“Very strong case”: Legal experts say Manhattan case may finally end Trump’s “crime spree”

Legal experts pushed back on claims that the Manhattan district attorney case against former President Donald Trump is weak — particularly since the details of the indictment are yet to be released.

A grand jury on Thursday voted to indict Trump on more than 30 counts related to hush money payments made to adult film star Stormy Daniels during the 2016 election,” according to NBC News. Trump is expected to be arraigned in court early next week, his defense attorney Joe Tacopina told the network.

The indictment itself remains sealed for now, but this is the first time that a criminal case has been brought against a former U.S. president – one who is the leading contender seeking the 2024 Republican presidential nomination.

“We have never before had a president who has allegedly been on such a crime spree, both preceding his office, during his time in office, and probably after his time, so we have not confronted the necessity of indicting a former president,” said Catherine Ross, a constitutional law professor at George Washington University.

Now, the question remains whether we should “behave with extreme deference and caution,” allowing Trump to remain above other citizens, or be a “nation of laws,” as the founders intended, Ross pointed out.

“We have chosen to be a nation of laws – something that Trump has consistently challenged,” she added. “It is not a cause for jubilation, but a time for reflection, and for hoping that our institutions will prove adequate to the moment.”

While Trump has the same rights as any other criminal defendant, Ross added, she hopes the judge overseeing the trial does not allow him to play “the kind of games that he has historically played in courtrooms” to delay legal proceedings while he runs for president.

Thursday’s indictment follows a years-long investigation into Trump’s former lawyer Michael Cohen, who pleaded guilty to campaign finance charges after paying $130,000 to Daniels to keep quiet about her alleged affair with the former president.

Cohen transferred the money to Daniels a few weeks prior to the election and later testified that Trump reimbursed him for the payment. The Trump Organization has maintained that the reimbursement payments were for legal fees.

These payments may have actually altered the outcome of the 2016 election, suggested Norman Eisen, a senior fellow at the Brookings Institution and CNN legal analyst, during a Friday press call with top legal experts hosted by the nonprofit watchdog group Democracy 21. 

“I think a persuasive and powerful theory based on the evidence we have is that these hush money payments were covert campaign finance benefits, because in the wake of the Access Hollywood tape, another sex scandal could have been devastating to the Trump campaign in that regard,” Eisen said.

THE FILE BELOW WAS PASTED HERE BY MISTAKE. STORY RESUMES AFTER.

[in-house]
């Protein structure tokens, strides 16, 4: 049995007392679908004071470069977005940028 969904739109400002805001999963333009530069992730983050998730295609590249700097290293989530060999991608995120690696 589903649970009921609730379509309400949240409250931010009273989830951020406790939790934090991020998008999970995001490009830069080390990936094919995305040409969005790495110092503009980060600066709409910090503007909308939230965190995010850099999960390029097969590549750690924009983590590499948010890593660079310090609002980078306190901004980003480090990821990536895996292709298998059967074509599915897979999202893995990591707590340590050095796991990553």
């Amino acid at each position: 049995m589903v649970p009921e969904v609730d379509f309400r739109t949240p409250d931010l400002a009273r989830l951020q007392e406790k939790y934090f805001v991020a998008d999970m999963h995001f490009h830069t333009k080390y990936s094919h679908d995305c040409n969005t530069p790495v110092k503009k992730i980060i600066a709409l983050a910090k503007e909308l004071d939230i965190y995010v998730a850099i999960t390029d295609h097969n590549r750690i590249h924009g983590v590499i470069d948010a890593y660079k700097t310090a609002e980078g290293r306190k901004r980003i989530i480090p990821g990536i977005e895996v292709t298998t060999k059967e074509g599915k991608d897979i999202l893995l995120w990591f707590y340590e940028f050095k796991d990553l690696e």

While the indictment remains to be seen, the evidence and corroboration from witnesses like Cohen and National Enquirer publisher David Pecker, make this a “very strong case,” he added. 

In New York, falsifying business records is usually a misdemeanor, but can be elevated to a felony if it was done to cover up another crime.

“There are those who continue to talk about the New York case as if it was about a porn star, sex and hush money. That is not the crux of the criminal matter,” Ross said. “There was nothing illegal about the payment. It’s the cover-up and it’s the cheating on business records and presumably, using business records to cover up other crimes, which made it a felony.”

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As the legal process moves forward, Trump may play this out in the public arena painting himself as a victim, pointed out William “Widge” Devaney, former assistant U.S. attorney in the District of New Jersey.

“I would expect a lot of histrionics from the Trump camp and that the district attorney will just kind of keep moving forward,” he said.

While the process would function the same as it would for anyone charged with a crime, there may be some differences, Devaney added. Trump is unlikely to be perp walked and will likely be released on his own recognizance while awaiting trial.

Trump may also use this opportunity to solidify his base politically suggesting he did nothing wrong and describing the investigation as a “witch hunt”, Devaney said.

Defendants who have access to the press routinely try to influence what the public thinks and in an effort to paint himself in a positive light, Trump will be aided by most Republicans, Ross said.

Former federal prosecutor Joyce White Vance echoed similar sentiments during Friday’s press call.

“The next four days are a vacuum that favor the former president because this is what he likes to do,” Vance said. “He likes to step into an information vacuum, provide information that favors him and sway public opinion before the true facts get out.”

Regardless of his efforts to persuade public opinion, prosecutors will try their case in the courtroom, Vance added. 

“The important thing I think for us to all understand is less what he’s saying and more what he’s doing,” she said. “He’s not trying to let the legal system deal with the issues that the Manhattan DA ‘s office is raising. He’s trying to win over public opinion and use that to corrupt the criminal justice system.”

Trump is also facing multiple criminal investigations, including a DOJ probe into his handling of classified documents and a Georgia investigation into his efforts to overturn the results of the 2020 presidential election.

As those investigations move forward, there could be potential for the other cases to move at a faster pace than the Manhattan DA’s office, Devaney said. 

“We also need to look at what’s coming down the road,” he said, pointing to potential indictments in Fulton County and D.C.

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